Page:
LJ Talks to Debut Romance Author Sonya Lalli

Debut novelist Sonya Lalli’s The Matchmaker’s List is a romantic comedy set in her community. Intrigued by the characters and setting, we asked her to tell us more.

At 29, Raina Anand is a single Indian Canadian woman living in Toronto with no desire to marry, but her grandmother Nani has other ideas (“pulling eligible Indian bachelors out of some sort of magical hat”). Debut novelist Sonya Lalli’s The Matchmaker’s List (Berkley, Jan. 2019) is a romantic comedy set in her community. Intrigued by the characters and setting, we asked her to tell us more.


PHOTO BY © MING JOANISA NERD’S WORLD

The Matchmaker’s List was released in the UK last year. Are you excited to see it finally hitting North America?
I’m extremely excited. I think I’m most looking forward to walking into libraries and bookshops I frequented as a child and seeing it on the shelves!

We don’t often see Canada featured in romances. Why did you choose to set yours in Toronto?
Although I lived abroad for several years, I’m a very proud Canadian and wanted to showcase one of its most eclectic cities. Toronto is vibrant, diverse, and an incredible city to live in, and I thought it would be the perfect setting for the book. In The Matchmaker’s List, Raina has reluctantly agreed to let her Nani play matchmaker and set her up on a string of dates. Raina is a modern, ­career-driven woman who lives downtown, and so Toronto’s fantastic bars and restaurant scene/nightlife [is] the perfect ­backdrop.

Do you think it is common in Indian diaspora communities to be set up this way?
I think it depends on the community and also on one’s definition of matchmaker. Often the “matchmaking” is just a matter of providing informal introductions to people—just like the ones you’d get from girlfriends—then letting the relationship follow its natural course.

South Asian communities in the diaspora are extremely diverse, even within themselves, so I can only speak to my own experiences. In the book, Raina’s Nani provided her with a list of men, and although my Nani never played matchmaker for me, I’m sure she would have if I’d asked. Nani is a composite of several of the strong women in my life, but personalitywise, yes, she is very similar to my own Nani: feisty, funny, and inspiring.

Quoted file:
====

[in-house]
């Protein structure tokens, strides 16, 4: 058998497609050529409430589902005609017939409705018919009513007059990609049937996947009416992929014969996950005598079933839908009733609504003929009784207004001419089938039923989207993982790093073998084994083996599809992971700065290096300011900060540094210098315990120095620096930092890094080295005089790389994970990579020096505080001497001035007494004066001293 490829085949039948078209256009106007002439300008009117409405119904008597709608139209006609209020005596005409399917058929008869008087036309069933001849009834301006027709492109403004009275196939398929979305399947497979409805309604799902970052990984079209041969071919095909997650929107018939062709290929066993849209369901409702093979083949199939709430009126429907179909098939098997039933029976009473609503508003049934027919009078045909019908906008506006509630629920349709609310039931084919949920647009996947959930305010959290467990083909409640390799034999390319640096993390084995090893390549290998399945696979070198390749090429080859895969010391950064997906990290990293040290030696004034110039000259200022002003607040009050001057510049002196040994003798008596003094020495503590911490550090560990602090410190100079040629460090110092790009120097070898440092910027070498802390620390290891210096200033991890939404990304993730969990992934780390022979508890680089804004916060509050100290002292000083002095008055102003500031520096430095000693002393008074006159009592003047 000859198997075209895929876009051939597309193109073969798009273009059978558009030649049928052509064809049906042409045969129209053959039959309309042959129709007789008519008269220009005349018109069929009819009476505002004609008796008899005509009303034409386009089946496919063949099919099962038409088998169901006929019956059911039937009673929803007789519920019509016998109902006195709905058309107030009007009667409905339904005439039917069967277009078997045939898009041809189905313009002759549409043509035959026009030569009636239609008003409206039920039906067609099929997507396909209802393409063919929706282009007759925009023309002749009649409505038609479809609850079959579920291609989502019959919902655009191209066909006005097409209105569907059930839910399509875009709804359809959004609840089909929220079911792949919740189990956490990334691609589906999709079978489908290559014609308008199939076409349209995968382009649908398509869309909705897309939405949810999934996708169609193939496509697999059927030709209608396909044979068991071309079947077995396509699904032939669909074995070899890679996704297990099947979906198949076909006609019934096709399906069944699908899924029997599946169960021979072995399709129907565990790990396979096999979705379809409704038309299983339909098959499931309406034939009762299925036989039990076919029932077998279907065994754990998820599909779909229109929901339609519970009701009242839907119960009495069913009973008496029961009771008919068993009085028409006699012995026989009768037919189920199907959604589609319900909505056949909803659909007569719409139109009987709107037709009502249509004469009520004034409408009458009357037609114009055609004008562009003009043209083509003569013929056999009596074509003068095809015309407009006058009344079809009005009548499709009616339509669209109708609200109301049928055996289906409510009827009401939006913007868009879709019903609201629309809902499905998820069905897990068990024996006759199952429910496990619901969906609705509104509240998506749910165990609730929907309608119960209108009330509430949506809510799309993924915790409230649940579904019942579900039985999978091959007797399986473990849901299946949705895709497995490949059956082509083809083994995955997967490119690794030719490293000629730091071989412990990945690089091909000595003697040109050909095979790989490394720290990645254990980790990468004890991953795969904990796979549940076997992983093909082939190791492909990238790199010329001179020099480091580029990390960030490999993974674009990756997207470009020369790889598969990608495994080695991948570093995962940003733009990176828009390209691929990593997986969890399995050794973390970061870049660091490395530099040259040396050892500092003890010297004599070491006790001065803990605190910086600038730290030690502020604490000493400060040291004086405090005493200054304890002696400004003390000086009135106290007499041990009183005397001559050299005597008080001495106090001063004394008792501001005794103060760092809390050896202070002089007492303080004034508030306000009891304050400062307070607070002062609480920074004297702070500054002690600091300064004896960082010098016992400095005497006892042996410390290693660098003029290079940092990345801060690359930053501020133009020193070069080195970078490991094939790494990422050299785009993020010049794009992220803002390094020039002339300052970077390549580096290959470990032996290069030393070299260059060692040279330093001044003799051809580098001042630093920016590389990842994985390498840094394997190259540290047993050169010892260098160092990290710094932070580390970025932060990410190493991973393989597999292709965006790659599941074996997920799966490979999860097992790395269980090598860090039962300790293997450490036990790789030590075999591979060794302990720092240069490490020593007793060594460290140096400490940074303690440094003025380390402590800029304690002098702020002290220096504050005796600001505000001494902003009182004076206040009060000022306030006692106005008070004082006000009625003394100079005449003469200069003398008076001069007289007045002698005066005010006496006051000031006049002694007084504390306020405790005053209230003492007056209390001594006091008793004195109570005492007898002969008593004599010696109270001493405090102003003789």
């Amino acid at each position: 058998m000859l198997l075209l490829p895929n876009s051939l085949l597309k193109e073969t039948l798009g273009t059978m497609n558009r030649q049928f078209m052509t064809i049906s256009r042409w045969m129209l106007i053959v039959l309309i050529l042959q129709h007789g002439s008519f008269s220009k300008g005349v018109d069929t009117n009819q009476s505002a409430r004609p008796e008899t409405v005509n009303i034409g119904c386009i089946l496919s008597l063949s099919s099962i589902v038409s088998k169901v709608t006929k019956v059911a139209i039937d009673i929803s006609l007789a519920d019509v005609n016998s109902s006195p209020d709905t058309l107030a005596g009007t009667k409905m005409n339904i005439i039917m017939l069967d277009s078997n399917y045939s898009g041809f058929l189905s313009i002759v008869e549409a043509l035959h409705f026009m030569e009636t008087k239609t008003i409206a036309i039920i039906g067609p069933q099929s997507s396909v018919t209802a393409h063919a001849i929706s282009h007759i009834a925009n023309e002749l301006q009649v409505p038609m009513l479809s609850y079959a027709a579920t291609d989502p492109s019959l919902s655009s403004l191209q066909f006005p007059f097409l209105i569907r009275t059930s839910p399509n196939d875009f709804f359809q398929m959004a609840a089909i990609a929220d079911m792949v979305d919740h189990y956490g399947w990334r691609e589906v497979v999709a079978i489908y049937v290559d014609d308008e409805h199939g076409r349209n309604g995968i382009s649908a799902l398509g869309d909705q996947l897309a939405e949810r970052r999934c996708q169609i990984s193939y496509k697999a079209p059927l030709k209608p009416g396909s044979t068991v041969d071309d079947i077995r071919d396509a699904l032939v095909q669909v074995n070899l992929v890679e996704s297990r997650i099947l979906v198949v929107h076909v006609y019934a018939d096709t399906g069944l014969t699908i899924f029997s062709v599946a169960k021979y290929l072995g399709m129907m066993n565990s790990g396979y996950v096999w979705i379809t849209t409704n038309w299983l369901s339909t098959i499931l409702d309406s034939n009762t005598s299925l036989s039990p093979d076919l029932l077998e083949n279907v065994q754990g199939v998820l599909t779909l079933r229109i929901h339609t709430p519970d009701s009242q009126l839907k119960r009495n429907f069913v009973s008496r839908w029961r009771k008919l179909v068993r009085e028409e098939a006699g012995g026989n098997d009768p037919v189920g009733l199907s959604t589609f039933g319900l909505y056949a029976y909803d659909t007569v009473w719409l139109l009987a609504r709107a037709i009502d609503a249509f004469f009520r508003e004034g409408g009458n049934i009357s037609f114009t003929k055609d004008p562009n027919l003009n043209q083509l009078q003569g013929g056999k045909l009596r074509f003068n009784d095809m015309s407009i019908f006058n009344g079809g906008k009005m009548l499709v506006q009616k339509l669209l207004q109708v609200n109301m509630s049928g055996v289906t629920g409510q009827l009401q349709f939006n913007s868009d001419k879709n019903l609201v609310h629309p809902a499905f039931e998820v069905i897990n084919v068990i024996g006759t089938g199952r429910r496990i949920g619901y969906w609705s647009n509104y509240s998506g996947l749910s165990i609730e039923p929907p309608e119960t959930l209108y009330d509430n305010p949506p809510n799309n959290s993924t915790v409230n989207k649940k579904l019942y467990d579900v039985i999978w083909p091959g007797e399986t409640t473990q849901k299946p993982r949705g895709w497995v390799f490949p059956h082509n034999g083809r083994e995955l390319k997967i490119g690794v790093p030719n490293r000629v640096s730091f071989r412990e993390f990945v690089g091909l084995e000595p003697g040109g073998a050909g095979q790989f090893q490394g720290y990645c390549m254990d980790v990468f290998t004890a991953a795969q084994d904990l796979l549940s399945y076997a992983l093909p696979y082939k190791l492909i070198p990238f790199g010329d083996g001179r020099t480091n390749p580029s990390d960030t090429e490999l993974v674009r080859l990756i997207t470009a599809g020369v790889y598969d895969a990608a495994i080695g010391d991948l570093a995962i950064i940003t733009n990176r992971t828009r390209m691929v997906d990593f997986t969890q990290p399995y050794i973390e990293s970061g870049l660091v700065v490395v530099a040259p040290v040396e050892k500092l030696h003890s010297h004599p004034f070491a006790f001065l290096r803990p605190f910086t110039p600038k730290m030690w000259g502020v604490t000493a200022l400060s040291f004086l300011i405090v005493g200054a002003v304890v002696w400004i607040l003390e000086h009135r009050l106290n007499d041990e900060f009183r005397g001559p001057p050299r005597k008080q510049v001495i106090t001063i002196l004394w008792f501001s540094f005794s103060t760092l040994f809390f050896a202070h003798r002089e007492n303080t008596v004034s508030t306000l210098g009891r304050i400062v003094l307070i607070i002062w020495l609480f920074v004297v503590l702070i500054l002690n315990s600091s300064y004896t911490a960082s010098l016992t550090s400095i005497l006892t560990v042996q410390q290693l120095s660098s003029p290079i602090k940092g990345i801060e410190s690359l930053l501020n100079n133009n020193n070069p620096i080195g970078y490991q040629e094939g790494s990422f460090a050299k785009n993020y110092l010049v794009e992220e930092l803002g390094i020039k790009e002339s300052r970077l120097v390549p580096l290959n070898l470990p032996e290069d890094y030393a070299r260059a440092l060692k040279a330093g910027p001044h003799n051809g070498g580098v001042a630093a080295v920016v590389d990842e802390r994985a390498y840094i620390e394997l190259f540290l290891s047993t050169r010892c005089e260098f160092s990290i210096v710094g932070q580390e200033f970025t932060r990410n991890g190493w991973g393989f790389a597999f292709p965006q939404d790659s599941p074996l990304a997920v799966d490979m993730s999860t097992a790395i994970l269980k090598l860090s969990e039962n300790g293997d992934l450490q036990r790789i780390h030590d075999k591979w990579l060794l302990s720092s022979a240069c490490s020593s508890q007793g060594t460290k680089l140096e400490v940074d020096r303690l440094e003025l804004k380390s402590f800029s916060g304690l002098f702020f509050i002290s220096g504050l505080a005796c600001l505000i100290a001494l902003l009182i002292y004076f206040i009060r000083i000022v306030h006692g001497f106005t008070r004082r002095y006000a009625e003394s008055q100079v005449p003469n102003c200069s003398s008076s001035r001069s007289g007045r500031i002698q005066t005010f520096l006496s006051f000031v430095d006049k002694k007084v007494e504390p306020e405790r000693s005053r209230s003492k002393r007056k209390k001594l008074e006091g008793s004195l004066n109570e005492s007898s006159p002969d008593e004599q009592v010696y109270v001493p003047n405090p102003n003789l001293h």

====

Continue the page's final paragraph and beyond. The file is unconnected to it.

My parents didn’t have an arranged marriage, and nobody in my family ever tried to set me up—at least, not that I know about. As far as the community I grew up in, Saskatoon, I know of some women and men who were set up by their family or a family friend, while others met their partner in school, through friends, dating apps, etc.

Do you think traditional matchmaking will survive the 21st century, or be totally replaced by online dating?
An arranged marriage is a method of setting up two people who might share common interests and values. Arguably, dating apps and websites can do the same thing; we’re able to prescreen a potential date by their profile, the same way a “matchmaker” might assess suitability ahead of a setup. And as readers will see in the book, there are plenty of websites that allow family/matchmakers to get things started—but sometimes there’s no substitute for the old-fashioned way.

Raina seems ambivalent about getting married. Do you think more Indian women are forgoing marriage to pursue other life choices?
Part of the reason I wrote this book is because it’s disheartening to see the cultural expectations placed on Indian women to get married by a certain age and the expectations that we as women—regardless of our background—can place on ourselves.

Ultimately, it depends on the woman, but I’m glad to see that more and more women—Indian and otherwise—are feeling empowered to make the choices that are right for them, whether that be not rushing into a relationship or marriage, dating outside of their culture, or putting their career first and romance second.

Raina ends up on a lot of dates with incompatible men, sometimes with comic results. Were these scenes fun to write?
We’ve all gone on bad, even cringe-worthy dates, and it was ­really enjoyable to draw on my own experiences and those of my friends and spice it up bit, turn fun facts into hopefully some funny fiction.

I plan to continue writing romantic comedies. Raina’s journey (romantic and personal) is just one of many South Asian women can and have experienced, and so I have plenty more to write about. But I can’t speak for all of them, nor would I want to, so I hope to see lots more South Asian and minority women published in the genre.

What do you hope readers will take away from your novel about dating and romance in Indian diaspora culture?
That Indian women fall in love, too! Every one of us has different priorities, values, and goals when it comes to dating and romance, and Raina is representative of just one path. I would also love for this book to fall into the hands of a reader and help empower her to live and love however she wants.—Kathryn Howe


This Q&A was originally published in Library Journal's October 15, 2018, issue as part of the Romance Genre Preview "Love Changes Everything."

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